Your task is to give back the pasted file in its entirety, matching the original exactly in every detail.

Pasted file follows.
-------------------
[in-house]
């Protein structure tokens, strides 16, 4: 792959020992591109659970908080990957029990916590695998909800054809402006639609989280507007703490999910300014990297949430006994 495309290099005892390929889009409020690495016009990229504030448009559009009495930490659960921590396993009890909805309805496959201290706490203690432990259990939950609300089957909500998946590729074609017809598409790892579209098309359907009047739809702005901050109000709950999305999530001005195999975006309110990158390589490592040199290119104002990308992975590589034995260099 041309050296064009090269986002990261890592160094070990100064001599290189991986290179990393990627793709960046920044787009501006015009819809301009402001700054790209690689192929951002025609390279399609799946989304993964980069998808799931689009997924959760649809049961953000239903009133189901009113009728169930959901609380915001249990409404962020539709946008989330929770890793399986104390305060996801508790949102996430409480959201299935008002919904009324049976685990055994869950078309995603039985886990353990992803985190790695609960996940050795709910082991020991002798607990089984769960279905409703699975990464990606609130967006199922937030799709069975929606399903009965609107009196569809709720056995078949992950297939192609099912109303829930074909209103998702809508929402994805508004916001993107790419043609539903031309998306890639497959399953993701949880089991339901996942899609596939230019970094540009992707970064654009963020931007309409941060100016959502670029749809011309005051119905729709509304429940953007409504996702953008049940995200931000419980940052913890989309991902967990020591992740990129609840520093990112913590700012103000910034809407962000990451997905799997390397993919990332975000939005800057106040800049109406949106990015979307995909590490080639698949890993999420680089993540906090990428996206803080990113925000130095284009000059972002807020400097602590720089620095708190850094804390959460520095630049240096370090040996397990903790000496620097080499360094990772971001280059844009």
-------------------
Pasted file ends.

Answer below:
[in-house]
């Protein structure tokens, strides 16, 4: 792959020992591109659970908080990957029990916590695998909800054809402006639609989280507007703490999910300014990297949430006994 495309290099005892390929889009409020690495016009990229504030448009559009009495930490659960921590396993009890909805309805496959201290706490203690432990259990939950609300089957909500998946590729074609017809598409790892579209098309359907009047739809702005901050109000709950999305999530001005195999975006309110990158390589490592040199290119104002990308992975590589034995260099 041309050296064009090269986002990261890592160094070990100064001599290189991986290179990393990627793709960046920044787009501006015009819809301009402001700054790209690689192929951002025609390279399609799946989304993964980069998808799931689009997924959760649809049961953000239903009133189901009113009728169930959901609380915001249990409404962020539709946008989330929770890793399986104390305060996801508790949102996430409480959201299935008002919904009324049976685990055994869950078309995603039985886990353990992803985190790695609960996940050795709910082991020991002798607990089984769960279905409703699975990464990606609130967006199922937030799709069975929606399903009965609107009196569809709720056995078949992950297939192609099912109303829930074909209103998702809508929402994805508004916001993107790419043609539903031309998306890639497959399953993701949880089991339901996942899609596939230019970094540009992707970064654009963020931007309409941060100016959502670029749809011309005051119905729709509304429940953007409504996702953008049940995200931000419980940052913890989309991902967990020591992740990129609840520093990112913590700012103000910034809407962000990451997905799997390397993919990332975000939005800057106040800049109406949106990015979307995909590490080639698949890993999420680089993540906090990428996206803080990113925000130095284009000059972002807020400097602590720089620095708190850094804390959460520095630049240096370090040996397990903790000496620097080499360094990772971001280059844009």